Janae thinks there has been an increase in couples who want small weddings, but “I personally am seeing people wanting to go back to having a big wedding.”

Even those who had smaller weddings during the pandemic now want to have large parties to celebrate with their families and friends, she said.

NO-STRESS DRESSES

Wedding gowns at Impressed By The Dress are selling at a much faster pace this year than in the two previous years, Diamanti said.

During the first quarter of this year, she has sold 59 gowns, compared with 131 dresses in all of 2020 and 182 in 2021.

Many couples are planning outdoor and backyard weddings, she said, “and trying to make them a little fancier. But elopement and later receptions are still happening too.”

Many brides were disappointed when delivery of their gowns and bridesmaid dresses was delayed because of supply chain and transportation issues, Diamanti said. That happened both online and in stores during the pandemic.

“I found a company that could deliver quickly, and I picked up a whole line so they could get dresses in time for their weddings,” she said.

Some of those supply issues persist, but Diamanti figured out a way around them.

“We’ve been thoughtful about the delays in production, manufacturing and shipping,” she said. “We’ve filled up our inventory and started selling directly from our collection. We’re doing that considerably more than ordering at this point.”

Diamante said she is carrying about 30 percent more stock now — over 300 dresses compared with about 200 before the pandemic.

She carries a range of sizes, because brides need to select dresses within one or two sizes of their normal size so they can be altered to fit.

Diamanti used to employ seamstresses to do alterations but now works with a seamstress who runs her own business within the shop.

Diamanti kept her three employee assistants working through COVID — “I got by with grants and loans and working hard,” she said — and plans to hire more.

“I think the next two years are going to be super busy,” Diamanti said.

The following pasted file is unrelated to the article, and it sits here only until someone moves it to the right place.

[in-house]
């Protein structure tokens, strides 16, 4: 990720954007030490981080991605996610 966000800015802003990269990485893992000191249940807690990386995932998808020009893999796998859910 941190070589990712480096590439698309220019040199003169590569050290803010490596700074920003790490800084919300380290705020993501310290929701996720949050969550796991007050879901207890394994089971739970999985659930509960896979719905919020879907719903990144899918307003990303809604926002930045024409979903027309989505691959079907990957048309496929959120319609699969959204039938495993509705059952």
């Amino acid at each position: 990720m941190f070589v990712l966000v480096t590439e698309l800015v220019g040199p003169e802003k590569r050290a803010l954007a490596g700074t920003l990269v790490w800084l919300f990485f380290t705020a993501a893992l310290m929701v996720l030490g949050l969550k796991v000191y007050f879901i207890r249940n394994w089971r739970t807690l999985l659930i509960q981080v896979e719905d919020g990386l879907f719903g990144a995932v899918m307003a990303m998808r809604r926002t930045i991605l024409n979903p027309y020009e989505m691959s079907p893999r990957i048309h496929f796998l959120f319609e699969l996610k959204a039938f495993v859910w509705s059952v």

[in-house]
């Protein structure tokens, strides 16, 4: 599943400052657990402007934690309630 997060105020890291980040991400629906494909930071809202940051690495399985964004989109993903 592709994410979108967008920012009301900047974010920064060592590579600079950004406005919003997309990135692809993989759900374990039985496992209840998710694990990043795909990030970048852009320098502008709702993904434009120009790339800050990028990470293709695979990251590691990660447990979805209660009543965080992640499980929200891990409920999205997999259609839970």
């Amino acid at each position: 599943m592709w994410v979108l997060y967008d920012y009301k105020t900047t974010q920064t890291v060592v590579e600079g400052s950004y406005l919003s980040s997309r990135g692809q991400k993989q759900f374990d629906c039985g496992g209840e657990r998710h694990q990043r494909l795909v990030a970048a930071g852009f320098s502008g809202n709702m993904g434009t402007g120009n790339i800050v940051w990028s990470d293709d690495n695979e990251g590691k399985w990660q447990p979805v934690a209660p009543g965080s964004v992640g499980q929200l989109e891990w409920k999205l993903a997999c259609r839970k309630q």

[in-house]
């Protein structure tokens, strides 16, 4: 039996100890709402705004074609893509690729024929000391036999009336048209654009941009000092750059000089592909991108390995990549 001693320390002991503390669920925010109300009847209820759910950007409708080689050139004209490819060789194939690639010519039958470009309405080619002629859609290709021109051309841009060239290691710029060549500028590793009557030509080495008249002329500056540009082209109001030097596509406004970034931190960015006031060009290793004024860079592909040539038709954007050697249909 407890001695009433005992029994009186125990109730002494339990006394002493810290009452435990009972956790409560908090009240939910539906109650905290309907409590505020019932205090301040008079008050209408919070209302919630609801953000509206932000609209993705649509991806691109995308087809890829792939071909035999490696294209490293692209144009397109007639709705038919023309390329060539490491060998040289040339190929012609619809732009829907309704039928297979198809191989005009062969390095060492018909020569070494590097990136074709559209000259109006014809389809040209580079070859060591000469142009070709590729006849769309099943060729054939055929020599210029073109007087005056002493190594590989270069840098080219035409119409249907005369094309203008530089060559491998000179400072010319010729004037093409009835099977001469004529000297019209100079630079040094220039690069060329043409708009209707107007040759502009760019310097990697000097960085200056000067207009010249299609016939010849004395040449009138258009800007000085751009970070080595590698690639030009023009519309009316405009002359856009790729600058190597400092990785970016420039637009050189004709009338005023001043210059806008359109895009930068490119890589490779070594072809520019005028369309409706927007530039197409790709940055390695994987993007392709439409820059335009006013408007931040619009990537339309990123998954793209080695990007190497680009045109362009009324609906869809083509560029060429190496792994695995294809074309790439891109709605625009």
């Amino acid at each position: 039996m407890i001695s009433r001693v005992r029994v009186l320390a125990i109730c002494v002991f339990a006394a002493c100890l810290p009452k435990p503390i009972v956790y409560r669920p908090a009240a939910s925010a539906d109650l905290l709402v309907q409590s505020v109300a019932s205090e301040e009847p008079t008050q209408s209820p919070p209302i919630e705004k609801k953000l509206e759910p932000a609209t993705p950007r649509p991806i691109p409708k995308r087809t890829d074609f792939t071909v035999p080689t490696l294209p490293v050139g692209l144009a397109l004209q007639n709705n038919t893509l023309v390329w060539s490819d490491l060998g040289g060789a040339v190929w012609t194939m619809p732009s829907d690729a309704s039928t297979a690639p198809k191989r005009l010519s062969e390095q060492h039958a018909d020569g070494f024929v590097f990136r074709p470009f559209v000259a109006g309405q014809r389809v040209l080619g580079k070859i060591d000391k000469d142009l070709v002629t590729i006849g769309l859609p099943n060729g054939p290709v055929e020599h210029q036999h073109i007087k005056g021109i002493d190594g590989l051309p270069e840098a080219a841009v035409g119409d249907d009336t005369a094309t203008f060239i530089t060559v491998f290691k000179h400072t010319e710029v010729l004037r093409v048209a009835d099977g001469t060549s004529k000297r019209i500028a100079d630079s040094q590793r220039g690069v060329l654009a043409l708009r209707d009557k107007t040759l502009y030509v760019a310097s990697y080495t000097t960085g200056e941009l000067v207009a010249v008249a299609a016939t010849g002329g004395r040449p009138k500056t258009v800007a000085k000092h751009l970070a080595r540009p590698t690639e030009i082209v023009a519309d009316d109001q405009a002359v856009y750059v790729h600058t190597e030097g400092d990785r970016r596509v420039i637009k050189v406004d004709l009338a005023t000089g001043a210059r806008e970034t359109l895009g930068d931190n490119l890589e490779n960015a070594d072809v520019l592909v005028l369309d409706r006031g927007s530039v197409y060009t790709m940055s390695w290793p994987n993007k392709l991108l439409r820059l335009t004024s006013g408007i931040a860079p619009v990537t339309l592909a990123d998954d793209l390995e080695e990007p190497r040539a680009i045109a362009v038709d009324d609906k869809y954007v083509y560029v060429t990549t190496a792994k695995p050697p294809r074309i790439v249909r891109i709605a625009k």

VENDORS SURGE

Wedding bookings at The Pinery at the Hill thus far are running about 10 percent above 2019, Benson said.

“I have a few Sundays open, but other than that, I am pretty much booked up all the way until November,” she said.

Couples are booking further out. “They’re planning for 2023 because they don’t want to have to worry about the date. I’m seeing an influx of 18-24 months out versus 12-18 months, which was more typical. We even have a booking for 2024,” she said.

Benson is getting requests for bigger weddings as well.







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“Our average has been around 125-150 [guests],” she said. “We didn’t see anything higher than that in 2021. But in 2022, I’ve already had several weddings that maxed us out — 200-225.”

The vast majority of The Pinery’s weddings are new bookings, rather than those previously booked and rescheduled, although Benson thinks many of the couples she’s working with now had hoped to get married sooner.

She has had a few requests for big, post-wedding parties, but mostly, couples are opting for the full event to be held at The Pinery, she said.

Prices have risen because of increased food and labor costs and supply issues, Benson said.

“We’ve seen some changes in our menu based on decreases in production or harder-to-find items,” she said. The availability of pre-prepared items like chicken cordon bleu and empanadas has been especially limited.

Cayton said he’s seeing an uptick in demand from couples who want wedding photography, “but they’re more aware of what they’re spending and why they’re spending. The cost pressures are so great in other areas of their lives.”

He is working with couples who are planning smaller weddings and those who elope.

“I got a call just the other day from a couple that had already gotten married and they’re just having a party,” he said. “I think those sorts of practical considerations are much more prevalent in the market today.”

Cayton said he “laid low” during most of the first two COVID years.

“I almost didn’t take any business last year that wasn’t already on the books,” he said. “The price point wasn’t something that most people wanted to spend, and I wasn’t interested in showing up and catching COVID.”

The whole wedding planning experience has changed drastically in the 20 years since Cayton started taking wedding photos, and especially in the past few years. There used to be much more pre-wedding personal contact.







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“Couples and their parents would come in, and I’d have a slideshow and talk about their wedding.” Now, he said, “I do almost all my bookings by email. Oftentimes I never talk to the couple before the event, And it’s all electronic — even the delivery of the photos.”

While many couples opt to work within what Cayton calls “a closed loop” of wedding planners and vendors, “to some extent I self-select my clients,” he said. “I’ve got my website and my Google reviews, and I make sure that my clients are happy.”